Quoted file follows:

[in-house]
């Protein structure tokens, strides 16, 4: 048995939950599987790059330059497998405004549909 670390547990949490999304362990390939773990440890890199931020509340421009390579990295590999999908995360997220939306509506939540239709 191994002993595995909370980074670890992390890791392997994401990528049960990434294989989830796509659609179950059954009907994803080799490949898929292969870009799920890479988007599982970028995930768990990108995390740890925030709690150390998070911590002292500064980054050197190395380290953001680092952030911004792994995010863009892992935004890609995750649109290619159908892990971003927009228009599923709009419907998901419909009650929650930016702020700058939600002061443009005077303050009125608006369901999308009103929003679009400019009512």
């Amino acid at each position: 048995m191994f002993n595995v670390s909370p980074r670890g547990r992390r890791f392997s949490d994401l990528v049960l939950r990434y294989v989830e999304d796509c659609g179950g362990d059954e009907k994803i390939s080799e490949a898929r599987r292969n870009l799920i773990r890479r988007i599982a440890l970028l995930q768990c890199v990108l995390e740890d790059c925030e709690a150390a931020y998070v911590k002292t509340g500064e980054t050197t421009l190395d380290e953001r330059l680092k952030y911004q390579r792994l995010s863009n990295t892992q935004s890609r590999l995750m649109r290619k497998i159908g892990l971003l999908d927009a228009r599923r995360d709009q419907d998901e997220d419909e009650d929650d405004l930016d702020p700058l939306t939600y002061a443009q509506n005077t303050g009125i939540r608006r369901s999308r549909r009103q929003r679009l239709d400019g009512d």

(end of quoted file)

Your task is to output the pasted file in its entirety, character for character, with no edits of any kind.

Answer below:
[in-house]
């Protein structure tokens, strides 16, 4: 048995939950599987790059330059497998405004549909 670390547990949490999304362990390939773990440890890199931020509340421009390579990295590999999908995360997220939306509506939540239709 191994002993595995909370980074670890992390890791392997994401990528049960990434294989989830796509659609179950059954009907994803080799490949898929292969870009799920890479988007599982970028995930768990990108995390740890925030709690150390998070911590002292500064980054050197190395380290953001680092952030911004792994995010863009892992935004890609995750649109290619159908892990971003927009228009599923709009419907998901419909009650929650930016702020700058939600002061443009005077303050009125608006369901999308009103929003679009400019009512």
């Amino acid at each position: 048995m191994f002993n595995v670390s909370p980074r670890g547990r992390r890791f392997s949490d994401l990528v049960l939950r990434y294989v989830e999304d796509c659609g179950g362990d059954e009907k994803i390939s080799e490949a898929r599987r292969n870009l799920i773990r890479r988007i599982a440890l970028l995930q768990c890199v990108l995390e740890d790059c925030e709690a150390a931020y998070v911590k002292t509340g500064e980054t050197t421009l190395d380290e953001r330059l680092k952030y911004q390579r792994l995010s863009n990295t892992q935004s890609r590999l995750m649109r290619k497998i159908g892990l971003l999908d927009a228009r599923r995360d709009q419907d998901e997220d419909e009650d929650d405004l930016d702020p700058l939306t939600y002061a443009q509506n005077t303050g009125i939540r608006r369901s999308r549909r009103q929003r679009l239709d400019g009512d």